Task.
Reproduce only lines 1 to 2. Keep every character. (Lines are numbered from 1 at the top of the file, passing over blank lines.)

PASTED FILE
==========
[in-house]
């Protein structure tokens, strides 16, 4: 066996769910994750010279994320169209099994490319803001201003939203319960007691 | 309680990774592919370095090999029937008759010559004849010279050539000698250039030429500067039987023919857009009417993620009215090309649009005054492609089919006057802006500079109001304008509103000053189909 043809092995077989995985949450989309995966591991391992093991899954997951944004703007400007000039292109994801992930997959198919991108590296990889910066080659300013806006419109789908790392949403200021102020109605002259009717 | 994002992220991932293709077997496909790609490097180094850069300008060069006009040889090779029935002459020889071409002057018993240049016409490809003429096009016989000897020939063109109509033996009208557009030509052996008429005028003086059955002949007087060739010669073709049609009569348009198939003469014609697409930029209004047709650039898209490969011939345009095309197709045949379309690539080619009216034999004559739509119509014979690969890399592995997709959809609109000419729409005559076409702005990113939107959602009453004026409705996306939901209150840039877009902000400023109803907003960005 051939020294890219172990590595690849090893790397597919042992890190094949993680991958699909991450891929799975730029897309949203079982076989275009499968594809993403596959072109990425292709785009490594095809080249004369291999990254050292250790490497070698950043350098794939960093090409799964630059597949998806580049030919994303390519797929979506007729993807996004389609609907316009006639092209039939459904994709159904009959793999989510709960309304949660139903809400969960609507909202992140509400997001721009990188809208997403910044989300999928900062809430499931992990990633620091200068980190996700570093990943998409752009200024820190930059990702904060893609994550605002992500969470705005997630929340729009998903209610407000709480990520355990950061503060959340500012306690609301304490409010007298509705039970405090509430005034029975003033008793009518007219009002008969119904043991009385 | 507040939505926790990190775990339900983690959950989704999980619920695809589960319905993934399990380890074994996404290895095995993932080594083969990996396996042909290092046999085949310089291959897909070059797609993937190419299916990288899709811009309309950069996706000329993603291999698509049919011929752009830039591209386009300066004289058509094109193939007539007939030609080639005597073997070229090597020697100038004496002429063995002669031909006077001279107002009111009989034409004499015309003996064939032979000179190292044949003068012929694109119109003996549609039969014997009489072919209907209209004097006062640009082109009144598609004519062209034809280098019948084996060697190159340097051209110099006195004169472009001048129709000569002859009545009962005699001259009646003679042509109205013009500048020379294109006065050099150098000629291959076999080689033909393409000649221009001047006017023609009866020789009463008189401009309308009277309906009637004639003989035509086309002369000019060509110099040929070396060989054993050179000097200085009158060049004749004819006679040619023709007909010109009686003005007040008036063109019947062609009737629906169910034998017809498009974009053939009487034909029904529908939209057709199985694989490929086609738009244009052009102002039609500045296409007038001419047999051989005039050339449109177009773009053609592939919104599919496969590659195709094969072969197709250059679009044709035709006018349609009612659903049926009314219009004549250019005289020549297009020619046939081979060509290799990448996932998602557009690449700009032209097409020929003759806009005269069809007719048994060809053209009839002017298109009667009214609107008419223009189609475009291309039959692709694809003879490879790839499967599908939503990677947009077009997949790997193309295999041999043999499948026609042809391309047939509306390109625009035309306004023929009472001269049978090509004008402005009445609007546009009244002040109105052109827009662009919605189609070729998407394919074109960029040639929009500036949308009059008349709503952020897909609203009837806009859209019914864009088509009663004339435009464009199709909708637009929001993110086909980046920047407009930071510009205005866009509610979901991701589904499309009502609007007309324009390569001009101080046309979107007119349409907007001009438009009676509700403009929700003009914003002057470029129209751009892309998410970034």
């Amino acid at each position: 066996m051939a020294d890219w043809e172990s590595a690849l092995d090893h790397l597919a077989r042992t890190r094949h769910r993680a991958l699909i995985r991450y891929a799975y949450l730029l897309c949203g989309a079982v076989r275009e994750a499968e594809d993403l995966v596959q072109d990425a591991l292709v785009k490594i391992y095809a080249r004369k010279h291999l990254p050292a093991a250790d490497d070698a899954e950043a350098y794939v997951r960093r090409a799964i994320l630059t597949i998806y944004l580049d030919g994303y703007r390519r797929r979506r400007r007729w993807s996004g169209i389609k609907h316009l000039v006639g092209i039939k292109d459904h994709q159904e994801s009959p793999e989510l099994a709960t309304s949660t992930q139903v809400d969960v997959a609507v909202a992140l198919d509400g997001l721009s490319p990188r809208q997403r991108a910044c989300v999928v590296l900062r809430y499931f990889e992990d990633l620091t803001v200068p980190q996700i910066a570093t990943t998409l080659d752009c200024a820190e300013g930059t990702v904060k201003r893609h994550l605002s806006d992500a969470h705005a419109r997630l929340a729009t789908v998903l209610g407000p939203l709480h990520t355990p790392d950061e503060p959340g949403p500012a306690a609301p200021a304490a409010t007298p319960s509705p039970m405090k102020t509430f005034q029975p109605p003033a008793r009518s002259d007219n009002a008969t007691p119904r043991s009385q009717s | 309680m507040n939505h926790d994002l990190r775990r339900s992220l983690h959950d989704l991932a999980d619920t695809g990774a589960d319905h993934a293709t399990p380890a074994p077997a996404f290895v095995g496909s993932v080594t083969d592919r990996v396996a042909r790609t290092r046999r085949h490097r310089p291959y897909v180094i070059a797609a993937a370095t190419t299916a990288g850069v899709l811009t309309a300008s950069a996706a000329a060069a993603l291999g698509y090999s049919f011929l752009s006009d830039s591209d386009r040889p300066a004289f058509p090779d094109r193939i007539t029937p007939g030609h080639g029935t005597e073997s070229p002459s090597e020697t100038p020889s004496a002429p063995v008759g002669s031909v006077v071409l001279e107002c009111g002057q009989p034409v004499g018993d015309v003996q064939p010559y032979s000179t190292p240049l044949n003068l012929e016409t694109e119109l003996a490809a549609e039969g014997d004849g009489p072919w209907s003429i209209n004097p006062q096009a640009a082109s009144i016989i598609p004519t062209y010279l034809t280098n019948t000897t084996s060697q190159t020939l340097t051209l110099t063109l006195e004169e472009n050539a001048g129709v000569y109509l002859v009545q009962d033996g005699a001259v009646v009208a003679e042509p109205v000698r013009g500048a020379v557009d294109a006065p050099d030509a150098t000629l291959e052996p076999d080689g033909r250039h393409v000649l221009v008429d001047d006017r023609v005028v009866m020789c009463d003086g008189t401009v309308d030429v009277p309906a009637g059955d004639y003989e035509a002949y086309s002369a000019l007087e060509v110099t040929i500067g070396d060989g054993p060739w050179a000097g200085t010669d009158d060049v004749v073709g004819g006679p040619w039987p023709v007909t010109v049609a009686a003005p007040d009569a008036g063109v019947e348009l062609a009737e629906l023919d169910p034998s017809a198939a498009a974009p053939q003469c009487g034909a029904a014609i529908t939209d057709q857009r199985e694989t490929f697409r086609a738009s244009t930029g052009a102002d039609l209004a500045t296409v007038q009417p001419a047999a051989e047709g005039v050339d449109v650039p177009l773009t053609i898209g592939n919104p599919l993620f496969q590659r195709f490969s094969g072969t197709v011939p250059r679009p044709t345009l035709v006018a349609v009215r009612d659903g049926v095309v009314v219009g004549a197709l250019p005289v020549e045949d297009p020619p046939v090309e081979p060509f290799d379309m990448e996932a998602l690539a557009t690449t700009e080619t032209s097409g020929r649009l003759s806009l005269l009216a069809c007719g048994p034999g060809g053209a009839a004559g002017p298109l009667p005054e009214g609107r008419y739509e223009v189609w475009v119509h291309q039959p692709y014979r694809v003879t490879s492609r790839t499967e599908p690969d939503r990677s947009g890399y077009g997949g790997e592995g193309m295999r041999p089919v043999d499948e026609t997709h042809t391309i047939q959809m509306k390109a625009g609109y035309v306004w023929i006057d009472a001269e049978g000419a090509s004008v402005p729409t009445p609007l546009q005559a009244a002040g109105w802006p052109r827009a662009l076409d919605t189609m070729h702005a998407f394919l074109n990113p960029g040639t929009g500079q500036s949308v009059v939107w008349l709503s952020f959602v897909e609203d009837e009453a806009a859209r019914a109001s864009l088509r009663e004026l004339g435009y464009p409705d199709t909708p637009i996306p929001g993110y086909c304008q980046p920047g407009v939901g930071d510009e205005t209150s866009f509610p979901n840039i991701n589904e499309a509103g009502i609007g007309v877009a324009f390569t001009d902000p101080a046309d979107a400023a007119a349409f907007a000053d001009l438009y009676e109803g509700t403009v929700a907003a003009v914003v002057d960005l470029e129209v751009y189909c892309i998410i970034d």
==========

[in-house]
């Protein structure tokens, strides 16, 4: 066996769910994750010279994320169209099994490319803001201003939203319960007691 | 309680990774592919370095090999029937008759010559004849010279050539000698250039030429500067039987023919857009009417993620009215090309649009005054492609089919006057802006500079109001304008509103000053189909 043809092995077989995985949450989309995966591991391992093991899954997951944004703007400007000039292109994801992930997959198919991108590296990889910066080659300013806006419109789908790392949403200021102020109605002259009717 | 994002992220991932293709077997496909790609490097180094850069300008060069006009040889090779029935002459020889071409002057018993240049016409490809003429096009016989000897020939063109109509033996009208557009030509052996008429005028003086059955002949007087060739010669073709049609009569348009198939003469014609697409930029209004047709650039898209490969011939345009095309197709045949379309690539080619009216034999004559739509119509014979690969890399592995997709959809609109000419729409005559076409702005990113939107959602009453004026409705996306939901209150840039877009902000400023109803907003960005 051939020294890219172990590595690849090893790397597919042992890190094949993680991958699909991450891929799975730029897309949203079982076989275009499968594809993403596959072109990425292709785009490594095809080249004369291999990254050292250790490497070698950043350098794939960093090409799964630059597949998806580049030919994303390519797929979506007729993807996004389609609907316009006639092209039939459904994709159904009959793999989510709960309304949660139903809400969960609507909202992140509400997001721009990188809208997403910044989300999928900062809430499931992990990633620091200068980190996700570093990943998409752009200024820190930059990702904060893609994550605002992500969470705005997630929340729009998903209610407000709480990520355990950061503060959340500012306690609301304490409010007298509705039970405090509430005034029975003033008793009518007219009002008969119904043991009385 | 507040939505926790990190775990339900983690959950989704999980619920695809589960319905993934399990380890074994996404290895095995993932080594083969990996396996042909290092046999085949310089291959897909070059797609993937190419299916990288899709811009309309950069996706000329993603291999698509049919011929752009830039591209386009300066004289058509094109193939007539007939030609080639005597073997070229090597020697100038004496002429063995002669031909006077001279107002009111009989034409004499015309003996064939032979000179190292044949003068012929694109119109003996549609039969014997009489072919209907209209004097006062640009082109009144598609004519062209034809280098019948084996060697190159340097051209110099006195004169472009001048129709000569002859009545009962005699001259009646003679042509109205013009500048020379294109006065050099150098000629291959076999080689033909393409000649221009001047006017023609009866020789009463008189401009309308009277309906009637004639003989035509086309002369000019060509110099040929070396060989054993050179000097200085009158060049004749004819006679040619023709007909010109009686003005007040008036063109019947062609009737629906169910034998017809498009974009053939009487034909029904529908939209057709199985694989490929086609738009244009052009102002039609500045296409007038001419047999051989005039050339449109177009773009053609592939919104599919496969590659195709094969072969197709250059679009044709035709006018349609009612659903049926009314219009004549250019005289020549297009020619046939081979060509290799990448996932998602557009690449700009032209097409020929003759806009005269069809007719048994060809053209009839002017298109009667009214609107008419223009189609475009291309039959692709694809003879490879790839499967599908939503990677947009077009997949790997193309295999041999043999499948026609042809391309047939509306390109625009035309306004023929009472001269049978090509004008402005009445609007546009009244002040109105052109827009662009919605189609070729998407394919074109960029040639929009500036949308009059008349709503952020897909609203009837806009859209019914864009088509009663004339435009464009199709909708637009929001993110086909980046920047407009930071510009205005866009509610979901991701589904499309009502609007007309324009390569001009101080046309979107007119349409907007001009438009009676509700403009929700003009914003002057470029129209751009892309998410970034």